Bishop of London meets future interfaith leaders at London School of Economics
The Bishop of London, Sarah Mullally, has this week visited the London School of Economics to learn about the School’s pioneering work to promote interfaith leadership and to lead an ecumenical act of Christian worship to mark the Feast of All Saints.
As part of the visit, Bishop Sarah spoke with staff at the LSE Faith Centre, which runs programmes promoting religious literacy, interfaith leadership and engagement with religion in global society, founded in 2014 by the Anglican Chaplain, Canon James Walters. The Bishop also had the opportunity to take part in a roundtable discussion on the topic of “The Future of Interfaith” with a group of Faith Centre programme participants.
During a wide-ranging visit, Bishop Sarah also met with Professor Dilly Fung, the LSE’s Pro-Director for Education, and Professor Kevin Featherstone, Chair of the Faith Centre Advisory Board, who updated her on the strategic direction of the School.
Bishop Sarah’s visit coincides with the announcement of a generous endowment, pledged by the School’s alumnus David Beecken and his wife Kitty, which will support the Centre’s flagship LSE Faith and Leadership Programme. The Bishop learnt about the fantastic opportunities offered by the Programme which, thanks to the Beecken’s donation, will benefit generations of LSE students to come.
The Rt Revd and Rt Hon Dame Sarah Mullally DBE, the Bishop of London, said:
“It has been a great privilege to spend time today with staff and students at the LSE. It was an opportunity to speak about my Christian faith; their passion and dedication to their work and studies is humbling. Like London, the LSE is very diverse, attracting students and staff from every corner of the globe, each of whom brings with them their own culture, interests and religious beliefs. In turn, the research from this university and others in London helps to shape public opinion and government policy not only in this country but across the entire world. It’s hugely valuable, therefore, that students and staff here have access to the LSE Faith Centre and its innovative programmes, driving interfaith leadership and understanding across the entire School.”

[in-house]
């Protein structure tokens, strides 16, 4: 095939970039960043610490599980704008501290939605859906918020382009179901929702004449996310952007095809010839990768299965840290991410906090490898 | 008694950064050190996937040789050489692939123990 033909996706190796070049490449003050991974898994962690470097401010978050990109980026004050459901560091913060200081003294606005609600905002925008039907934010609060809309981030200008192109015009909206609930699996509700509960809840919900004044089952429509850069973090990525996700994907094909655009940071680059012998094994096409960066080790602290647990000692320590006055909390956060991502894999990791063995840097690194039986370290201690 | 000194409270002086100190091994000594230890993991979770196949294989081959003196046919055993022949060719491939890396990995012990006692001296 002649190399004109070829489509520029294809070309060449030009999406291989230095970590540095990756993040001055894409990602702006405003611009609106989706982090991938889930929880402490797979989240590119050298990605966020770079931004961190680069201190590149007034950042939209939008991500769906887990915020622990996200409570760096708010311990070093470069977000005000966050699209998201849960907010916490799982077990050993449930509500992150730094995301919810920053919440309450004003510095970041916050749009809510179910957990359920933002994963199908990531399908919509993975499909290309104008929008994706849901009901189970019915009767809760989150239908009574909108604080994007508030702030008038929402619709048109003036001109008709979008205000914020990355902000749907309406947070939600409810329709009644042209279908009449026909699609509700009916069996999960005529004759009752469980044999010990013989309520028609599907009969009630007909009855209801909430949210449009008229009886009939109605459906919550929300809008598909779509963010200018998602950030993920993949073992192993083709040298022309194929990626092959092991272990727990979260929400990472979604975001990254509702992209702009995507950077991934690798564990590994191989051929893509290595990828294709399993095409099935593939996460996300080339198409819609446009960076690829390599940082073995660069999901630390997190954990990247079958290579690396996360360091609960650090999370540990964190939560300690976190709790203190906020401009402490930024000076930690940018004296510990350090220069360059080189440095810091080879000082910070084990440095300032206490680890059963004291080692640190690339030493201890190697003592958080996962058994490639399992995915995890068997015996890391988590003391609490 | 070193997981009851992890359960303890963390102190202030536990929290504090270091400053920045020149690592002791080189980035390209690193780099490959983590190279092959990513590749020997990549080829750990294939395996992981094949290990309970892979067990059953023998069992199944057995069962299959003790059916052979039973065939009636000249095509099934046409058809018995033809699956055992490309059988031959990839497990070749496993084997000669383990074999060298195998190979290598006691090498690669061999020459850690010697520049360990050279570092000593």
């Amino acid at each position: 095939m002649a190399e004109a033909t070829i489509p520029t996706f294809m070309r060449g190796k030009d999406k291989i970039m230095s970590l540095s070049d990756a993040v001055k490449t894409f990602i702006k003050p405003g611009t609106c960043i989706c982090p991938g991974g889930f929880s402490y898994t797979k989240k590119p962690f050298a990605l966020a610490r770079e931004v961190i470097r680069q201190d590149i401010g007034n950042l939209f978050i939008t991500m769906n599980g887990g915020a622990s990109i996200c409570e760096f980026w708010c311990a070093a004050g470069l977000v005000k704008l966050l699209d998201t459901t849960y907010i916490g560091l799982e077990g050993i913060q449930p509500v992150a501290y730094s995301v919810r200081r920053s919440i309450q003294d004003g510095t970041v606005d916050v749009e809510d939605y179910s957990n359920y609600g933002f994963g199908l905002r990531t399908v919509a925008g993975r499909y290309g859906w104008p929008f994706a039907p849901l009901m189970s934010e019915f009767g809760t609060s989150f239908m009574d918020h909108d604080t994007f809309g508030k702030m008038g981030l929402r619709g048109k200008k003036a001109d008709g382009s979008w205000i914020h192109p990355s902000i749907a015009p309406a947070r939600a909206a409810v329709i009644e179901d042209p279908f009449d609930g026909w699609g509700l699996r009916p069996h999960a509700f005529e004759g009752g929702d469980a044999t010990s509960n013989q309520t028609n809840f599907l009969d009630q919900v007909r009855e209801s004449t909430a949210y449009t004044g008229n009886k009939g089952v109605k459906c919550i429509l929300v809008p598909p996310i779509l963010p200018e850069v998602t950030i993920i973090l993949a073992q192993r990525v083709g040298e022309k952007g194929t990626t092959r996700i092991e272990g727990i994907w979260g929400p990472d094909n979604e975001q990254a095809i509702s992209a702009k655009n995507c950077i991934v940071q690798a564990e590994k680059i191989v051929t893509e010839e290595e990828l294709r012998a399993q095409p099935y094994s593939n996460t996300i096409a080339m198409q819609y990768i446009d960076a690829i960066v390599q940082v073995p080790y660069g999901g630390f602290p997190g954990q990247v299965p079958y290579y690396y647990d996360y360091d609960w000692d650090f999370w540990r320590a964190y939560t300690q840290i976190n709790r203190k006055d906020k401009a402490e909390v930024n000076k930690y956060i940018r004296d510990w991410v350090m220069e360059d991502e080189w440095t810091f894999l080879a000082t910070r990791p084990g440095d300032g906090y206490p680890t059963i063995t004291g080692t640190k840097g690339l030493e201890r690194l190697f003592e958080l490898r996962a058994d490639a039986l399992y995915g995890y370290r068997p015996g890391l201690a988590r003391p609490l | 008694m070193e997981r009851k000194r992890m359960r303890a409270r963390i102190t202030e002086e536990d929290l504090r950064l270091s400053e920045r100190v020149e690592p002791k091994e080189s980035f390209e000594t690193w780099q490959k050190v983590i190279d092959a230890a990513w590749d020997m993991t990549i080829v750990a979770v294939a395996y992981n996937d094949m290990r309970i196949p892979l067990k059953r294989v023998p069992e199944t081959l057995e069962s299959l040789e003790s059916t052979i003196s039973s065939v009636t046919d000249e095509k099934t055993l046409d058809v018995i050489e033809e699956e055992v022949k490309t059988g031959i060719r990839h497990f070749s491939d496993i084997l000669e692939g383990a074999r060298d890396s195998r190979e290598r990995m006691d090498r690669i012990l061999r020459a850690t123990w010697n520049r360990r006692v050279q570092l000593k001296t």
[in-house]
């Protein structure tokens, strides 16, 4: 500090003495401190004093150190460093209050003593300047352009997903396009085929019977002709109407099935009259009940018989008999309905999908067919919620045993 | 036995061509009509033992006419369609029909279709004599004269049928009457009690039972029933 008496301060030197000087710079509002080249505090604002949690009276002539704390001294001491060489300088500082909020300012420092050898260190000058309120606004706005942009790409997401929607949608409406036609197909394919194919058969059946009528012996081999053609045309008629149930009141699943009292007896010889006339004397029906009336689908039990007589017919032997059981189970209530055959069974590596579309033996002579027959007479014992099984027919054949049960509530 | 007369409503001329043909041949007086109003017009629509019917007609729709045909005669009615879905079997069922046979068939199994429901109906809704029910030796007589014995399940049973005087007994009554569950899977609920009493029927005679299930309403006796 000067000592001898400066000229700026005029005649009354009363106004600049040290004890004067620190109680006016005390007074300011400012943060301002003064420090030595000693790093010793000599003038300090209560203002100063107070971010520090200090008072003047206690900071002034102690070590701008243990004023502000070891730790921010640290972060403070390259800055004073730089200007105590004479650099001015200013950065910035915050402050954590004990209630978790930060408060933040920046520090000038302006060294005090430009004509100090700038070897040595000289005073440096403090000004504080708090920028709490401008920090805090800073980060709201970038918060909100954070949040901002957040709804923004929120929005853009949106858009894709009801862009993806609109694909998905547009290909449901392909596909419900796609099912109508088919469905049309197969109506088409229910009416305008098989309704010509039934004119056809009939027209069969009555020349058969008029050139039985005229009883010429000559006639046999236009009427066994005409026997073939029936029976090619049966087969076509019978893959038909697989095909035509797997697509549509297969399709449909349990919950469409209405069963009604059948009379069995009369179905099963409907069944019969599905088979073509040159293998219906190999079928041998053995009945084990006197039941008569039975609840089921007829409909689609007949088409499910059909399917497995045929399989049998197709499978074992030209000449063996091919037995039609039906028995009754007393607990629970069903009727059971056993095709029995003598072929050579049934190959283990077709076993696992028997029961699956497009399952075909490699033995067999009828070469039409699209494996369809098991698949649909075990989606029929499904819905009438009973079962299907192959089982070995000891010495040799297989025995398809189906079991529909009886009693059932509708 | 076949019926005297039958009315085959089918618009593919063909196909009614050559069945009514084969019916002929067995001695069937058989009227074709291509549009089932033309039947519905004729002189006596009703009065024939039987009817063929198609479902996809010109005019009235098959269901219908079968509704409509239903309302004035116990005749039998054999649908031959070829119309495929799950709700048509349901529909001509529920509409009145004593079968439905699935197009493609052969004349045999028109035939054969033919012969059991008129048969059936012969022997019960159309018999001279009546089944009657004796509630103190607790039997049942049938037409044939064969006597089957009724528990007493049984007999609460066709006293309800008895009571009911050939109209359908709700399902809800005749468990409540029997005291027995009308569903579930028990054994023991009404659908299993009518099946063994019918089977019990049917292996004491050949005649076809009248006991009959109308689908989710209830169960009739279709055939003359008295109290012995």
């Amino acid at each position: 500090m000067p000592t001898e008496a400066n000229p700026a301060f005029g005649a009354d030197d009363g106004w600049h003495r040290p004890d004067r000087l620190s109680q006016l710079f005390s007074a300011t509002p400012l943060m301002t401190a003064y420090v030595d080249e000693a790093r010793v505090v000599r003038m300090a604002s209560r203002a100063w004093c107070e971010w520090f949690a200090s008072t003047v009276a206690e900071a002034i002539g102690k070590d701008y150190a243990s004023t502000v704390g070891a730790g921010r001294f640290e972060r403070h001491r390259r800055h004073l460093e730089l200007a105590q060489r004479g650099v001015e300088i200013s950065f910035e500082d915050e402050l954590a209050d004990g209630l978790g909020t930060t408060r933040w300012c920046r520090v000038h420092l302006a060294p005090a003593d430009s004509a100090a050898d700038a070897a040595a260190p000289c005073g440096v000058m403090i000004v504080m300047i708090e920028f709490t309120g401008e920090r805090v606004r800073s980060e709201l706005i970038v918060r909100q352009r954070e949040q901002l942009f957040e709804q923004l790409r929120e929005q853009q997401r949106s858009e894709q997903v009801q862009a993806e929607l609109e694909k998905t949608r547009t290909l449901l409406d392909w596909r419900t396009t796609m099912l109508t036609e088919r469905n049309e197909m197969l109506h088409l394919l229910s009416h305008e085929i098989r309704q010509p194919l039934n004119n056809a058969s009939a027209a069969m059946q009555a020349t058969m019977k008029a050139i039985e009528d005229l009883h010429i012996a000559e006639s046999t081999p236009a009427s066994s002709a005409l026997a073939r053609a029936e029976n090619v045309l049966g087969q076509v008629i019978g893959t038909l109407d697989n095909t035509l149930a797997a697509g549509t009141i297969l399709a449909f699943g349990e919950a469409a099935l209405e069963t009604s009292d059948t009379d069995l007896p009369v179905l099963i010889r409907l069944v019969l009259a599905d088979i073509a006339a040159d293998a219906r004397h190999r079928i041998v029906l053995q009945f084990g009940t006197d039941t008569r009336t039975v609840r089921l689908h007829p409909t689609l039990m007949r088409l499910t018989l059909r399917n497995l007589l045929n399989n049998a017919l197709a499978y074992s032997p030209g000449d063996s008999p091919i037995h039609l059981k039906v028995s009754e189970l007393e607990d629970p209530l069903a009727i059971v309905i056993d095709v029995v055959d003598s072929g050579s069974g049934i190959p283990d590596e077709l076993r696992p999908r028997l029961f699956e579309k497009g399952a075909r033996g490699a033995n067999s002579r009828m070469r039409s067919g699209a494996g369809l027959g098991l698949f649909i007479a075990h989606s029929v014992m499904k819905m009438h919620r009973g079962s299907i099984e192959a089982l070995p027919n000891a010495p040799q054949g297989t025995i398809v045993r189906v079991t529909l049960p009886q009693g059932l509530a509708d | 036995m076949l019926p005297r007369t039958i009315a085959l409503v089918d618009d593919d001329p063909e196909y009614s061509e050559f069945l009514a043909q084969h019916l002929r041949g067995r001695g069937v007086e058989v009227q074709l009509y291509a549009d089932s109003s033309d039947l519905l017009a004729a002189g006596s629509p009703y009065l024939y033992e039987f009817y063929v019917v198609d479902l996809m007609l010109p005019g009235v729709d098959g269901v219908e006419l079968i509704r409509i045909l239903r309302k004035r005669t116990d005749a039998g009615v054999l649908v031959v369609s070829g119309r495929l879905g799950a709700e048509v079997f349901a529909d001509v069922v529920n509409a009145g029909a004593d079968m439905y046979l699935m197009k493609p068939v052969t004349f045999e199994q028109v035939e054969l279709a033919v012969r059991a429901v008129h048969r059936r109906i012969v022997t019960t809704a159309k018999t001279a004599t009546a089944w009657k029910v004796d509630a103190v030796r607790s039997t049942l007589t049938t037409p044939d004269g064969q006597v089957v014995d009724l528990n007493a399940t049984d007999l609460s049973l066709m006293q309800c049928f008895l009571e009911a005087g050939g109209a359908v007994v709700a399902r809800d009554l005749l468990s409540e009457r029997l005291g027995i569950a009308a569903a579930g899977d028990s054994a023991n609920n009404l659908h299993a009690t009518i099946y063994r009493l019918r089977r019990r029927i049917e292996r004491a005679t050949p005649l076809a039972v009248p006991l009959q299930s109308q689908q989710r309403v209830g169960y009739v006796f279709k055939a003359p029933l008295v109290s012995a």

The Revd Canon Dr James Walters, Director of the LSE Faith Centre, said:
“I’m delighted that Bishop Sarah has had this opportunity to learn more about the work carried out by the LSE Faith Centre to promote interfaith leadership and to lead an act of Christian worship hosted by our new worshipping community for students, The Anchorage. I hope this is a model of how we can bring together confident Christian witness with a passionate commitment to building relationships and transforming attitudes across religious divides. Religious tensions appear to be increasing all around the world, so the focus of our work here is to bring future leaders of different faiths together to develop the friendships and skillset necessary to meet this challenge.”
The LSE Faith Centre runs a range of programmes for students including annual interfaith trips to Israel and Palestine and a Faith and Climate Action programme, as well as the Beecken Faith and Leadership Programme. Alumni of the programmes are now working all over the world in NGOs, business, government and diplomacy. The Centre also promotes critical research around religion and global society and provides external training for public bodies such as the Foreign and Commonwealth Office.